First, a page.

In a column for New York magazine, Democratic strategist Ed Kilgore claimed that a "Blue Wave" election in 2020, like the one that switched the balance of power in the House to the Democrats, could have a far-reaching impact on congressional representation in elections to come.
In 2018, distaste for Donald Trump -- who was not on the ballot -- led voters to take out their wrath on Republican lawmakers, handing Democrats a net gain of 40 seats in the House and making Rep. Nancy Pelosi (D-CA) the House Speaker.
A similar influx of voters turning out to deny Trump a second term in November could have a down-ticket impact that would help Democrats with redistricting -- turning gerrymandered districts into Democratic strongholds.
"While most of the focus ahead of the 2020 elections is on the presidential contest and the Democratic drive to regain control of the U.S. Senate, the wave that seems to be building up for the Donkey Party could equal 2018’s and put Democrats in a far better position in the next round of redistricting than seemed possible less than a year ago," Kilgore wrote before adding that Democrats, " ...are on track to consolidate and perhaps expand their control of the House, which could be crucial if Joe Biden becomes president and the usual midterm House losses for the party controlling the White House occur in 2022."
According to the strategist, Democrats are now focusing on dislodging, "current Republican majorities in the Minnesota state Senate; the state Houses in Texas, Michigan, and Iowa; and one or both chambers in Arizona, North Carolina, and Pennsylvania," which would allow them to make changes that benefit their own party.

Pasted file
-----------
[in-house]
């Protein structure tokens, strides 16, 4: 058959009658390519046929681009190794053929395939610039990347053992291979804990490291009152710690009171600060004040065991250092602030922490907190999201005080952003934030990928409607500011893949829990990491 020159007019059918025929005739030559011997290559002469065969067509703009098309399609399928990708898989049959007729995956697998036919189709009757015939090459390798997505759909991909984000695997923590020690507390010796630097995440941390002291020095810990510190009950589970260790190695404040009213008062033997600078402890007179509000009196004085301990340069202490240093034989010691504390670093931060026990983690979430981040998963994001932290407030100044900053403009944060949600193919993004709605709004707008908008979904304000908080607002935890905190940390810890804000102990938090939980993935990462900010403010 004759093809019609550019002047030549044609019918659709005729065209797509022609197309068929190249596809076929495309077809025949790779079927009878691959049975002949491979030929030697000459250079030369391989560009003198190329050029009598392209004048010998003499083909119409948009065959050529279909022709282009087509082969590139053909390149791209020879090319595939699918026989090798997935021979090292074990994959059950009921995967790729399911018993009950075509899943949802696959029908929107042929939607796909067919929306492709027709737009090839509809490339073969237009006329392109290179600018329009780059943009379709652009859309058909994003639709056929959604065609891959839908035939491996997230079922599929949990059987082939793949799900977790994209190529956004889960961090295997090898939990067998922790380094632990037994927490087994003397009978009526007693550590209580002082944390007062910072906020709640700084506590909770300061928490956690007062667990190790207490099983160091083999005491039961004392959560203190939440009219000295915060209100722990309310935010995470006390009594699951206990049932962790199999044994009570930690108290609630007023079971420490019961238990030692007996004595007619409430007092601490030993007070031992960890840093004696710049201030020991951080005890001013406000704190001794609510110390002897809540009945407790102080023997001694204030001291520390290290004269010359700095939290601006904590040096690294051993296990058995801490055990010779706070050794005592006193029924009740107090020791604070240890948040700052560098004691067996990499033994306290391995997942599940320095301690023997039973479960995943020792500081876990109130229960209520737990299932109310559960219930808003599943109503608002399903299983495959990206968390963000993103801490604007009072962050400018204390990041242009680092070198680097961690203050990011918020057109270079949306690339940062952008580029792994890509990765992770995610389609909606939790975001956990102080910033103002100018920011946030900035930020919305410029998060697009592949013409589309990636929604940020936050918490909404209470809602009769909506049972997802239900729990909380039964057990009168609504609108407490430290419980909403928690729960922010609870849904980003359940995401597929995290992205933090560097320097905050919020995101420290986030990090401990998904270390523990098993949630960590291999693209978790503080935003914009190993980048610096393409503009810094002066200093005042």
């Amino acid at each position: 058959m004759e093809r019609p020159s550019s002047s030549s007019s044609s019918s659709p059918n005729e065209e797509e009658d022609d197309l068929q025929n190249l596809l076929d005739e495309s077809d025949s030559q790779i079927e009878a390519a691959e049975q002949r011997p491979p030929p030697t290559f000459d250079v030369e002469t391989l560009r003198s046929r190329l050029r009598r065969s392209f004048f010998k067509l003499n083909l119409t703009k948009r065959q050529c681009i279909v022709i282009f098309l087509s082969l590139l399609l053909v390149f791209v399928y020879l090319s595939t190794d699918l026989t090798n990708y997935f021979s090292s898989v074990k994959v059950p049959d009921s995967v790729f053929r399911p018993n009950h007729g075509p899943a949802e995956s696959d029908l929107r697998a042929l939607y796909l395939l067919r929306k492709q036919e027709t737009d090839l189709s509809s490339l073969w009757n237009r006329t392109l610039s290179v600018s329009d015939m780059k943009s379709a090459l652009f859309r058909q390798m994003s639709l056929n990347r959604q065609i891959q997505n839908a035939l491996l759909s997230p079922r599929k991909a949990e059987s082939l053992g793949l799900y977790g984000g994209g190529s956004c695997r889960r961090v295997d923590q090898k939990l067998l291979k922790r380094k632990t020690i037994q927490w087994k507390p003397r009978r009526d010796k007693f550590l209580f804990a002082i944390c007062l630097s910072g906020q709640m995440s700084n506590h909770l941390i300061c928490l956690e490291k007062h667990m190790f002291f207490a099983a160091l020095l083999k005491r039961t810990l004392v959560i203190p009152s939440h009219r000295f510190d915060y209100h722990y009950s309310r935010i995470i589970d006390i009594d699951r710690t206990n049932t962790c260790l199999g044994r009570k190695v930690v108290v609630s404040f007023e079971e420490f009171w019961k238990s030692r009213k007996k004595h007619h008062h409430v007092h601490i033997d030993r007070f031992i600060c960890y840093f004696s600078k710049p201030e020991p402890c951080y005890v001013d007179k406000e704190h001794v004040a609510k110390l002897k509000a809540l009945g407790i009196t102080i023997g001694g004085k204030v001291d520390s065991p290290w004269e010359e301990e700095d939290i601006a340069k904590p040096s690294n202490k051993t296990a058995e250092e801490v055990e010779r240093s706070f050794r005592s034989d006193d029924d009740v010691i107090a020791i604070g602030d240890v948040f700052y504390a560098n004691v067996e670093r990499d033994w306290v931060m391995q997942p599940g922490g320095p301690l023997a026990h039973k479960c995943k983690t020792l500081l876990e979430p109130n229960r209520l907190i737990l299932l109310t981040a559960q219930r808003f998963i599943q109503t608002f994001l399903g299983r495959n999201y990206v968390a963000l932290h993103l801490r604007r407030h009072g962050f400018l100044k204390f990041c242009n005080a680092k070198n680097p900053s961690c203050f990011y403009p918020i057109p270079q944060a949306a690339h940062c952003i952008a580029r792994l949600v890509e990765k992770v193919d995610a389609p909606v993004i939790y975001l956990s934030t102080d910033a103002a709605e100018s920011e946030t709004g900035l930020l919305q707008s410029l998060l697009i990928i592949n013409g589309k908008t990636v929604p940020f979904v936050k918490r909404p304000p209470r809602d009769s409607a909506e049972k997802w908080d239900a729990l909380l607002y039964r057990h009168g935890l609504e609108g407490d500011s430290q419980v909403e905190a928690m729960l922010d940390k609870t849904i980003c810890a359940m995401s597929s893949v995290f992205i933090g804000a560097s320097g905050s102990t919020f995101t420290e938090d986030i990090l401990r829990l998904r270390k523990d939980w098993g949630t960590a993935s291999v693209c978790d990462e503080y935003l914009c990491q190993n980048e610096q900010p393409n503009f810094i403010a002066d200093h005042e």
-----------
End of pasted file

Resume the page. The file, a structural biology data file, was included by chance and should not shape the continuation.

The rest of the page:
More importantly, he points out, the time is ripe because Congress is about to undergo a reapportionment.
"Among these targets, Arizona, Florida, North Carolina, and Texas are expected to gain seats in the reapportionment of the U.S. House after the Census is complete, while Michigan and Pennsylvania are expected to lose seats," he wrote before predicting, "These are the states where control of redistricting can have the biggest partisan impact."
"If Democrats can pull off an election cycle in which they gain the White House and the Senate; consolidate their hold on the House; and gain the upper hand in redistricting in a number of states with large congressional delegations, that will represent a good year’s work," he suggested. "And as they learned ten years ago, being on the downside of this sort of election can create some long-term challenges for the losers."
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